Best for: Detail-oriented yogis. If you like to geek out about anatomy, movement and form, you’ll love Iyengar — teachers share a wealth of information during class. Iyengar can also be practiced at any age and is great for those with injuries (though you should consult with a doctor first), Vilella notes.

RELATED: 5 Surprising Health Benefits of Yoga

[caption id="attachment_42253" align="alignnone" width="620"]Yoga for Beginners: The Beginner’s Guide to Every Type of Yoga Out There Photo: Pond5[/caption]

4. Ashtanga

If you’re looking for a challenging yet orderly approach to yoga, try Ashtanga. Consisting of six series of specifically sequenced yoga poses, you’ll flow and breathe through each pose to build internal heat. The catch is that you’ll perform the same poses in the exact same order in each class. Some studios will have a teacher calling out the poses, while Mysore style classes (a subset of Ashtanga) require you to perform the series on your own. (But don’t worry – there will always be a teacher in the room to offer assistance if you need it.)

Best for: Type-A folks. If you’re a perfectionist, you’ll like Ashtanga’s routine and strict guidelines.

Celebrity devotees including actor Russell Brand have given Kundalini a cult-like following.

5. Bikram

Prepare to sweat: Bikram consists of a specific series of 26 poses and two breathing exercises practiced in a room heated to approximately 105 degrees and 40 percent humidity. All Bikram studios practice the same 90-minute sequence so you’ll know exactly what to do once you unroll your mat. Remember, the vigorous practice combined with the heat can make the class feel strenuous. If you’re new to Bikram, take it easy: Rest when you need to and be sure to hydrate beforehand.

Best for: Amateurs. Those who are newer to yoga might like Bikram because of its predictable sequence.

RELATED: How to Get the Benefits of Hot Yoga — Without Passing Out

6. Hot Yoga

Hot yoga is similar to Bikram in that it’s practiced in a heated room. But teachers aren’t constrained by the 26-pose Bikram sequence. While the heat will make you feel like you can move deeper into some poses compared to a non-heated class, it can be easy to overstretch, so don’t push beyond your capacity.

Best for: Hardcore sweat lovers. If you love a tough workout that will leave you drenched, sign up for a beginner-friendly heated class.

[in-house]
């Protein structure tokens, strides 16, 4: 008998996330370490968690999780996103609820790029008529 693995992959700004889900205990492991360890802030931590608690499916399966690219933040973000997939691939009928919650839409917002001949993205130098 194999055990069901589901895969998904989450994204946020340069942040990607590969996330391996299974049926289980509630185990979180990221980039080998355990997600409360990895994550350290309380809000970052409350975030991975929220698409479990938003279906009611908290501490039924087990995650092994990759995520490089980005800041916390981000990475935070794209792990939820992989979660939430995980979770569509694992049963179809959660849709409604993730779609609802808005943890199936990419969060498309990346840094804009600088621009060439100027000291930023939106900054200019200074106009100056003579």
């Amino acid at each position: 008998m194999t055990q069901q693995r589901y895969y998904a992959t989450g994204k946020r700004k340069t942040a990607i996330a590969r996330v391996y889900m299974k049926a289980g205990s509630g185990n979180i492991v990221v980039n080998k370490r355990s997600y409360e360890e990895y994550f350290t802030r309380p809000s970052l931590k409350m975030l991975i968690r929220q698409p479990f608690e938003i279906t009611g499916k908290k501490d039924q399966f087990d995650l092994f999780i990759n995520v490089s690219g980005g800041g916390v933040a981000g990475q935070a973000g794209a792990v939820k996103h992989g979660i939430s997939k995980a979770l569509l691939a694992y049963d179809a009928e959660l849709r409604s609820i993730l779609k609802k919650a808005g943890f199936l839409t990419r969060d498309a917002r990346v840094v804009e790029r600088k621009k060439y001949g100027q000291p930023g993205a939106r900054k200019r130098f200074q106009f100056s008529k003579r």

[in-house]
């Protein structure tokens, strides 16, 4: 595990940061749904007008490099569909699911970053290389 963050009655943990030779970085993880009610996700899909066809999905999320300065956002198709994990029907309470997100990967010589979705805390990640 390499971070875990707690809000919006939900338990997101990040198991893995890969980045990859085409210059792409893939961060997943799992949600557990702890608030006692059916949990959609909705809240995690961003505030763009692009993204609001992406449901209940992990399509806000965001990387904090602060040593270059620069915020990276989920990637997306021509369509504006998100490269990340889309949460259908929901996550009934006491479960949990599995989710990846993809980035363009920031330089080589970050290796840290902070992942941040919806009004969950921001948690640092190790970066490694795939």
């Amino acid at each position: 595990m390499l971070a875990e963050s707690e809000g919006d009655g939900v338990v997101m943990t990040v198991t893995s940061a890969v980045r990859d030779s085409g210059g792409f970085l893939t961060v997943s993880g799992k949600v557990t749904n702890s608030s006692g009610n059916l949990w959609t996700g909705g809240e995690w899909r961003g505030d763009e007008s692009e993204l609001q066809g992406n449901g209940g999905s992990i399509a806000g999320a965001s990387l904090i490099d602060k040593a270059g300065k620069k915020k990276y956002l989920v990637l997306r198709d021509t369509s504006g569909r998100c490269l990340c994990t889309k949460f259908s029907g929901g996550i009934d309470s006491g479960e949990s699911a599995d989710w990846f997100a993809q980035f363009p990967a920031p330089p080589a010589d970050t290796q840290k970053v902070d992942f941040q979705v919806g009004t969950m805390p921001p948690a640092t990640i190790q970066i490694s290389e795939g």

[caption id="attachment_42256" align="alignnone" width="620"]Photo: Pond5 Photo: Pond5[/caption]

7. Kundalini

Celebrity devotees including actor Russell Brand and author Gabrielle Bernstein have given Kundalini a cult-like following. Yet, this physically and mentally challenging practice looks very different from your typical yoga class. You’ll perform kriyas —repetitive physical exercises coupled with intense breath work — while also chanting, singing and meditating. The goal? To break through your internal barriers, releasing the untapped energy residing within you and bringing you a higher level of self-awareness.

Best for: People looking for a spiritual practice. Those who are seeking something more than a workout may enjoy Kundalini due to its emphasis on the internal aspects of yoga, including breath work, meditation and spiritual energy.

RELATED: 7 Ways to Carve Out Time to Meditate

8. Yin Yoga

If you want to calm and balance your body and mind, this is where you’ll find your zen. The opposite of a faster moving practice like Ashtanga, Yin yoga poses are held for several minutes at a time. This meditative practice is designed to target your deeper connective tissues and fascia, restoring length and elasticity. You’ll use props so your body can release into the posture instead of actively flexing or engaging the muscles. Like meditation, it may make you feel antsy at first, but stick with it for a few classes and its restorative powers might have you hooked.

Best for: People who need to stretch and unwind. Keep in mind, Yin yoga is not recommended for people who are super flexible (you might overdo it in some poses) or anyone who has a connective tissue disorder, Vilella says.

RELATED: Yin Yoga for Beginners

9. Restorative

While it may feel like you’re not doing much in a Restorative yoga class…that’s the point. The mellow, slow-moving practice with longer holds gives your body a chance tap into your parasympathetic nervous system, allowing you to experience deeper relaxation. You’ll also use a variety of props including blankets, bolsters and yoga blocks to fully support your body in each pose.

Best for: Everyone. In particular, Vilella says it’s a good yoga practice for anyone who has a hard time slowing down, who has experienced insomnia or who struggles with anxiety. It’s also great for athletes on recovery days.

Ready to try yoga? Head to DailyBurn.com for a free 30-day trial. 

The post The Beginner’s Guide to Every Type of Yoga Out There appeared first on Life by DailyBurn.

]]>
Yoga for Beginners: The Beginner’s Guide to Every Type of Yoga Out There